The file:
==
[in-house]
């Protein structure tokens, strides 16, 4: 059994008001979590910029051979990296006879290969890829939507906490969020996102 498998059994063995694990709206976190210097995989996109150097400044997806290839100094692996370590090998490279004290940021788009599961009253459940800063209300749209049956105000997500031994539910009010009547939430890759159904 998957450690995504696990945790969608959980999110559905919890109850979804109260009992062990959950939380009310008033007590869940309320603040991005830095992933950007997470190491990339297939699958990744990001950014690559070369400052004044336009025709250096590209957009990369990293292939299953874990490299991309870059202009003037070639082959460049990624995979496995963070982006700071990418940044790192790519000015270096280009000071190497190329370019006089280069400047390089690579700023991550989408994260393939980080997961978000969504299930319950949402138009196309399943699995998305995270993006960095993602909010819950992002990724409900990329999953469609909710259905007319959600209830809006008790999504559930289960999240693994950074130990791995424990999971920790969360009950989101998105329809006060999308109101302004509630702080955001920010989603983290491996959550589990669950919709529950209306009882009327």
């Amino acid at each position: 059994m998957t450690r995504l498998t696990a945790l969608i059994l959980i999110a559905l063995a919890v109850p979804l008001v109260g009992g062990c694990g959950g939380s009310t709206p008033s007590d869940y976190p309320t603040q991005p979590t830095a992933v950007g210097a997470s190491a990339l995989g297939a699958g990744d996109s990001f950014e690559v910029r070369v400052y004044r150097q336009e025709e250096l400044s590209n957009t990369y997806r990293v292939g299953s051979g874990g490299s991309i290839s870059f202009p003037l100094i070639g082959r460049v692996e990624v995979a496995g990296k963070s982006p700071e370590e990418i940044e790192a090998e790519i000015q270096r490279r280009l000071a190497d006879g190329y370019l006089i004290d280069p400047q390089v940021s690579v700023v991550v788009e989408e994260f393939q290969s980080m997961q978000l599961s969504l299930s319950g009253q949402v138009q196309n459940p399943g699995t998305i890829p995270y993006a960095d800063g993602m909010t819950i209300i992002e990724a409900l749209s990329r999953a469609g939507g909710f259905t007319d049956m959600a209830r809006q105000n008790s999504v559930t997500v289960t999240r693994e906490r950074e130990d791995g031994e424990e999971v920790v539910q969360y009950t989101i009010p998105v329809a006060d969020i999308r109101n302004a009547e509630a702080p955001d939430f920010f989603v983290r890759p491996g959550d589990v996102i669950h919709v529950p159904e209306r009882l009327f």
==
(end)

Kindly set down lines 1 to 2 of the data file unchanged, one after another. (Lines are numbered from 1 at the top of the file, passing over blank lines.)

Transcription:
[in-house]
């Protein structure tokens, strides 16, 4: 059994008001979590910029051979990296006879290969890829939507906490969020996102 498998059994063995694990709206976190210097995989996109150097400044997806290839100094692996370590090998490279004290940021788009599961009253459940800063209300749209049956105000997500031994539910009010009547939430890759159904 998957450690995504696990945790969608959980999110559905919890109850979804109260009992062990959950939380009310008033007590869940309320603040991005830095992933950007997470190491990339297939699958990744990001950014690559070369400052004044336009025709250096590209957009990369990293292939299953874990490299991309870059202009003037070639082959460049990624995979496995963070982006700071990418940044790192790519000015270096280009000071190497190329370019006089280069400047390089690579700023991550989408994260393939980080997961978000969504299930319950949402138009196309399943699995998305995270993006960095993602909010819950992002990724409900990329999953469609909710259905007319959600209830809006008790999504559930289960999240693994950074130990791995424990999971920790969360009950989101998105329809006060999308109101302004509630702080955001920010989603983290491996959550589990669950919709529950209306009882009327």